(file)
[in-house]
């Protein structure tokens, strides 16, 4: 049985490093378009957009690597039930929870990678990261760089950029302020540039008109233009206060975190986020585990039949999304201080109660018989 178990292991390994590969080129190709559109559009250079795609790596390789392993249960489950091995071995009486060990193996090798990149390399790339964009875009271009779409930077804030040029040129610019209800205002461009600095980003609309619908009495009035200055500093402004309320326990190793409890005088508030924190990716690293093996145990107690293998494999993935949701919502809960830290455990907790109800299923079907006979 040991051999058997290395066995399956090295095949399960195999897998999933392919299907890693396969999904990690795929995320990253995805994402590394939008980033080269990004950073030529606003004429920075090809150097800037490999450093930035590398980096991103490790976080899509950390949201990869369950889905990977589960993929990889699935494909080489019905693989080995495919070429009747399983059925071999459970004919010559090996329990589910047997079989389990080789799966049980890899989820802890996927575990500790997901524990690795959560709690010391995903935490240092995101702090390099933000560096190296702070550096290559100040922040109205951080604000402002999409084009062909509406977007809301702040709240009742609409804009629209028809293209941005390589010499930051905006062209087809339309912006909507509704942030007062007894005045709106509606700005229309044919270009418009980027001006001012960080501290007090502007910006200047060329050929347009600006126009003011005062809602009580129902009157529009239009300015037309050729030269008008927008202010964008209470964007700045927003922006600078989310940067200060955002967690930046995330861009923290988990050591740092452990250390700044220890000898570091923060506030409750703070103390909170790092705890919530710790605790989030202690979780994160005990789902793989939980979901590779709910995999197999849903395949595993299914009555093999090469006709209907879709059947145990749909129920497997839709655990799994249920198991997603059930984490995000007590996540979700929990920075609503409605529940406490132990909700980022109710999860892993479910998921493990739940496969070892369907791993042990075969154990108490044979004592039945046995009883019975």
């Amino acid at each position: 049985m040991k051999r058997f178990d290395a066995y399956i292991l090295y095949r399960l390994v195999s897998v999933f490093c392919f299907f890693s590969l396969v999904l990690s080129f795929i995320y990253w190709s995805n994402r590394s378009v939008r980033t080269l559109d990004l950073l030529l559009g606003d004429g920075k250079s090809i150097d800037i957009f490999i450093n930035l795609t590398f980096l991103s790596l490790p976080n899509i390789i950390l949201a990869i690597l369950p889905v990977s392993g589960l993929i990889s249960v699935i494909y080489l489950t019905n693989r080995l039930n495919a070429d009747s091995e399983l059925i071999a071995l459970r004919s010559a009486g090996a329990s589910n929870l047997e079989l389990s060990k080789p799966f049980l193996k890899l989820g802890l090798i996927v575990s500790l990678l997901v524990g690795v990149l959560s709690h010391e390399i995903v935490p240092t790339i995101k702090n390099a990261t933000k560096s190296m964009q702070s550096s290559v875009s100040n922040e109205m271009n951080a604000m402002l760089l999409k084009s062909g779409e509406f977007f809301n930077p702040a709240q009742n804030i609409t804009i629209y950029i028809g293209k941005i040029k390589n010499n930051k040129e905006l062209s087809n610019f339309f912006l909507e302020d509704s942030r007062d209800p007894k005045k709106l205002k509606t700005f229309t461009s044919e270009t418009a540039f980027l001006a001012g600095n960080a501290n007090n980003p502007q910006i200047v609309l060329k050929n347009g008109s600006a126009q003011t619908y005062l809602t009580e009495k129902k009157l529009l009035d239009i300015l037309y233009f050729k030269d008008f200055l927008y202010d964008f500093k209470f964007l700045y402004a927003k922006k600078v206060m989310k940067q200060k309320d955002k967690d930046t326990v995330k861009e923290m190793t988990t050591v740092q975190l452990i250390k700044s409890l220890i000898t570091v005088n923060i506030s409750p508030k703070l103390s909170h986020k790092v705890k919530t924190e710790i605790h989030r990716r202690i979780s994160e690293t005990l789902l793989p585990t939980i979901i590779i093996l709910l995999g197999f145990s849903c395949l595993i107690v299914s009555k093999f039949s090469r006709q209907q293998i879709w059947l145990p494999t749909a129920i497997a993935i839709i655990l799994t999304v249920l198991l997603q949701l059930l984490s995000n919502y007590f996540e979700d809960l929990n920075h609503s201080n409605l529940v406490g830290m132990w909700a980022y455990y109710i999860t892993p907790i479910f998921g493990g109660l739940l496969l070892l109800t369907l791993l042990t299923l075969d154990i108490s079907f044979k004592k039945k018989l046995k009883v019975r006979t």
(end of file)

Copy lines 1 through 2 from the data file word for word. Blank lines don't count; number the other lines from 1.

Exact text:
[in-house]
């Protein structure tokens, strides 16, 4: 049985490093378009957009690597039930929870990678990261760089950029302020540039008109233009206060975190986020585990039949999304201080109660018989 178990292991390994590969080129190709559109559009250079795609790596390789392993249960489950091995071995009486060990193996090798990149390399790339964009875009271009779409930077804030040029040129610019209800205002461009600095980003609309619908009495009035200055500093402004309320326990190793409890005088508030924190990716690293093996145990107690293998494999993935949701919502809960830290455990907790109800299923079907006979 040991051999058997290395066995399956090295095949399960195999897998999933392919299907890693396969999904990690795929995320990253995805994402590394939008980033080269990004950073030529606003004429920075090809150097800037490999450093930035590398980096991103490790976080899509950390949201990869369950889905990977589960993929990889699935494909080489019905693989080995495919070429009747399983059925071999459970004919010559090996329990589910047997079989389990080789799966049980890899989820802890996927575990500790997901524990690795959560709690010391995903935490240092995101702090390099933000560096190296702070550096290559100040922040109205951080604000402002999409084009062909509406977007809301702040709240009742609409804009629209028809293209941005390589010499930051905006062209087809339309912006909507509704942030007062007894005045709106509606700005229309044919270009418009980027001006001012960080501290007090502007910006200047060329050929347009600006126009003011005062809602009580129902009157529009239009300015037309050729030269008008927008202010964008209470964007700045927003922006600078989310940067200060955002967690930046995330861009923290988990050591740092452990250390700044220890000898570091923060506030409750703070103390909170790092705890919530710790605790989030202690979780994160005990789902793989939980979901590779709910995999197999849903395949595993299914009555093999090469006709209907879709059947145990749909129920497997839709655990799994249920198991997603059930984490995000007590996540979700929990920075609503409605529940406490132990909700980022109710999860892993479910998921493990739940496969070892369907791993042990075969154990108490044979004592039945046995009883019975």